How the history of India’s art cinema connects to the socio-political movements in the country.
Growing up, I had two misconceptions about ‘art’ cinema. That it was a purely Indian label, and it was a disparaging one. After all, no one said ‘art story’ or ‘art symphony’. I was wrong on both counts.
Art cinema is not aimed at everyone. The filmmaker wants to provoke thought, initiate dialogue and tread a different path. It is often said that art cinema is aimed purely at the critics. This is not completely wrong. It is aimed at those who have more than passing interest in cinema and the arts. The ideas and concepts introduced by the filmmaker might have multiple interpretations and sometimes may need more than one viewing.
Rochona Majumdar’s Art Cinema and India’s Forgotten Futures published by Columbia University Press is a massive undertaking. It attempts to trace the history of art cinema in India and connects it to the socio-political movements happening in the country at that period. It highlights the stalwarts of the medium and also indulges in iconoclasm.
Marie Seton, The ‘Film Missionary’
The book is split into two – History of Art Cinema and Art Films as History. Majumdar, an associate professor in the Departments of South Asian Languages and Civilizations and Cinema and Media Studies at the University of Chicago, takes us through the growth of art cinema in the post-Independence era. She tells us the fascinating story of Marie Seton, who is uncannily described as a Film Missionary. I had never heard the name before and was amazed. Seton was like the First Lady of the movement. Her name deserves to be heard more. Seton was an author, scholar and a tireless supporter of film societies. She made multiple trips to India and played a major role in ensuring there was a discussion about world art cinema among the film lovers in India
The most acclaimed Indian filmmaker, Satyajit Ray, covers a lot of pages. There is also in-depth information on other filmmakers in that era such as Ritwik Ghatak, Mrinal Sen, Shyam Benegal and Kumar Shahani among others. Years ago, I had heard stories about how Ray was sometimes at odds with the other filmmakers. This book offers details about how the rift happened and was sustained. Ray does not come across in a very positive light. Majumdar uses her own essays and statements to refute some of the arguments.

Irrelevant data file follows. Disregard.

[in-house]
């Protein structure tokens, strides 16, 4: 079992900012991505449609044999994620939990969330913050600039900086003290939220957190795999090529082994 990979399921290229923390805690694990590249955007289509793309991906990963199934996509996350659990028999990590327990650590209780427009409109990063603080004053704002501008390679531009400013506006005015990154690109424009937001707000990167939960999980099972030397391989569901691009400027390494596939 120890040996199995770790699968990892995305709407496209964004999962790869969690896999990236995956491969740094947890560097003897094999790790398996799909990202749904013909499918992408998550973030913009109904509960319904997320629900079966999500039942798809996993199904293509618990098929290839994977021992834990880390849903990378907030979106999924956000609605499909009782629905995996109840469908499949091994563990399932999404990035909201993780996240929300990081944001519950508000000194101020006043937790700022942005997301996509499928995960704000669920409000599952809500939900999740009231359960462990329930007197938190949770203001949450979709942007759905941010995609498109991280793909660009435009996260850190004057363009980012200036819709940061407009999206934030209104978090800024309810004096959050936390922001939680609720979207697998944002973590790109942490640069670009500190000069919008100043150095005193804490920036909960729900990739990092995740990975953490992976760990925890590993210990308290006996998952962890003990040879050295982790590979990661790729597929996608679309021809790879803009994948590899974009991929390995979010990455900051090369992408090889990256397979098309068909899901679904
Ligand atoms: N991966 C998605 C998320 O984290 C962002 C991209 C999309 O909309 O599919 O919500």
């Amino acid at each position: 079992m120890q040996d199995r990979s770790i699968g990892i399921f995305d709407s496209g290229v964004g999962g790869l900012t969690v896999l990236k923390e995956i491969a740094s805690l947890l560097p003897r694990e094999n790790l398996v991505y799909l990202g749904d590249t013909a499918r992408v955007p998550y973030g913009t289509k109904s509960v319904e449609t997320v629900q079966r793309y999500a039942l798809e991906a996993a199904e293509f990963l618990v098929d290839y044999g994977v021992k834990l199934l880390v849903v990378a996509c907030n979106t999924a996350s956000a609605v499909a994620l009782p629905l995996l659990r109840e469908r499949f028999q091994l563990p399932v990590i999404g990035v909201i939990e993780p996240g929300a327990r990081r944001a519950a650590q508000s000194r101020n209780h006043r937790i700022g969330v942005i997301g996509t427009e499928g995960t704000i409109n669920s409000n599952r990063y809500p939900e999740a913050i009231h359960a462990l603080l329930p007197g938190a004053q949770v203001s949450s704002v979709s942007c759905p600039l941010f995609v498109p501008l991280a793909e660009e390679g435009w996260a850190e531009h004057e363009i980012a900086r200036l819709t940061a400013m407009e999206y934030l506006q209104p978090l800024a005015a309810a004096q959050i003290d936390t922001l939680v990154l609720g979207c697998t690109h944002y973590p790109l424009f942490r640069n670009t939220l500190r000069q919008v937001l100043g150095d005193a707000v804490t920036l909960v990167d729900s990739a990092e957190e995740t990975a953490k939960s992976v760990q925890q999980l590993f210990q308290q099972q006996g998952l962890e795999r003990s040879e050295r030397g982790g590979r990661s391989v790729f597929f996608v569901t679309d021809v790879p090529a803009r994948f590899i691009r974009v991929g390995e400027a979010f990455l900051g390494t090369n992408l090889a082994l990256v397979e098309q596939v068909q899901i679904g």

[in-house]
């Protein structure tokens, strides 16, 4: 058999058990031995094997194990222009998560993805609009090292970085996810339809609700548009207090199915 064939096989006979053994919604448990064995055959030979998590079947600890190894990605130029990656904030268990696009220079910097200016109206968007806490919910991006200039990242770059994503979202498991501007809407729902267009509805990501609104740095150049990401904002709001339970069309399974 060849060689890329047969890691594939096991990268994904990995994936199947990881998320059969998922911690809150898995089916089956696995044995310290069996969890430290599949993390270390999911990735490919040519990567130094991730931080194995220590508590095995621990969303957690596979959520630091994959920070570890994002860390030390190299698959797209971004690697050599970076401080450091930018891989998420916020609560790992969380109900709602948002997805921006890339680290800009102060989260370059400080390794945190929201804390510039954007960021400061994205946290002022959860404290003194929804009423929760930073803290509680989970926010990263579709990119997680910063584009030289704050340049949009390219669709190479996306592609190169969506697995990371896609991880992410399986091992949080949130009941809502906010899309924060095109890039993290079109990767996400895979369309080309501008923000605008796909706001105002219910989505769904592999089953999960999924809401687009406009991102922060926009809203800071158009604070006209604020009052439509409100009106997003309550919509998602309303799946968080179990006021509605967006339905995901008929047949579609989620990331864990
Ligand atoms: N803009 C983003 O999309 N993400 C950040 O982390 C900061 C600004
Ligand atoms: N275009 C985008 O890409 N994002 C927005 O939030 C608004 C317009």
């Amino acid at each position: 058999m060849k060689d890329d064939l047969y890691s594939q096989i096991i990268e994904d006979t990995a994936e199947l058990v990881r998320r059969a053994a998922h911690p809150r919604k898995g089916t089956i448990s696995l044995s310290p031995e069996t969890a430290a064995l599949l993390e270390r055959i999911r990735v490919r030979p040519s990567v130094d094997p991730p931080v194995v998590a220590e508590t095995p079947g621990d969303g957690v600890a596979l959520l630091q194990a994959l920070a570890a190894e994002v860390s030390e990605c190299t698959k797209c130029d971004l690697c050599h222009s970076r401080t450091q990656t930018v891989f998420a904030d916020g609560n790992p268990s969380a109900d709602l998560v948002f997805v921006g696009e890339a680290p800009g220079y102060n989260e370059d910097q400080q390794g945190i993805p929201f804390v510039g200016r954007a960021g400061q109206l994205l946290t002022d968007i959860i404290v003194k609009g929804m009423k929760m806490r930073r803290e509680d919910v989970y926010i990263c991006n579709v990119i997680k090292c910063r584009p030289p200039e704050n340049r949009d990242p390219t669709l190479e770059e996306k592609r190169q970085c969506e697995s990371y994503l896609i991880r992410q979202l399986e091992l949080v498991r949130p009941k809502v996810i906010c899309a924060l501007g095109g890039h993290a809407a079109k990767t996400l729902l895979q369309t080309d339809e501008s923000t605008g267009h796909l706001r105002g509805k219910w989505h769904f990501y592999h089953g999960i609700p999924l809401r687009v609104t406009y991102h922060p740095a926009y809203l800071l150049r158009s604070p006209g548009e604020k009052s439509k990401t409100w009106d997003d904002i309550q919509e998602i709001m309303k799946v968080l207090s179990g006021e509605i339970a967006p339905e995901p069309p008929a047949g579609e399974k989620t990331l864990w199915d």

An entire chapter is dedicated to film societies and the unique role they played in fostering the art cinema scene. Majumdar explains how film societies primarily mushroomed in the metros and that it was in small towns the societies played a bigger role in expanding regional cinema and introducing the viewer to different kinds of cinema from around the world.
In the second part of the book, Majumdar takes the films of Ray, Ghatak and Sen as case studies to make her point. From the detailed history of the first part, she moves into analysis mode. There is still a lot of research done to aid her point.
Art Cinema and India’s Forgotten Futures is a scholarly book. Another reviewer says that on the jacket. Considering over a quarter of the book is notes and index, this is not surprising.
One of the issues I found with the book on a personal level is similar to what regional cinema levels against Bollywood. That it does not represent all of Indian cinema. The biggest contribution to Art cinema is from West Bengal, and no other State or industry had as many acclaimed directors working in the medium. But art cinema didn’t exist purely in Bengal. It was there in Kerala, in Karnataka. Well, there are mentions of Adoor Gopalakrishnan and Aravindan, among others. But it seems to be perfunctory.
Perhaps Majumdar is sticking to the milieu she knows best, but when you use the words India and History in your title, then more is expected.
Ultimately, Majumdar’s work is like the specific medium it calls out. For the scholars and historians, this is a book of rare depth. For an average person interested in learning of the history of art cinema, this will come across as preponderous and, in parts, dragging.
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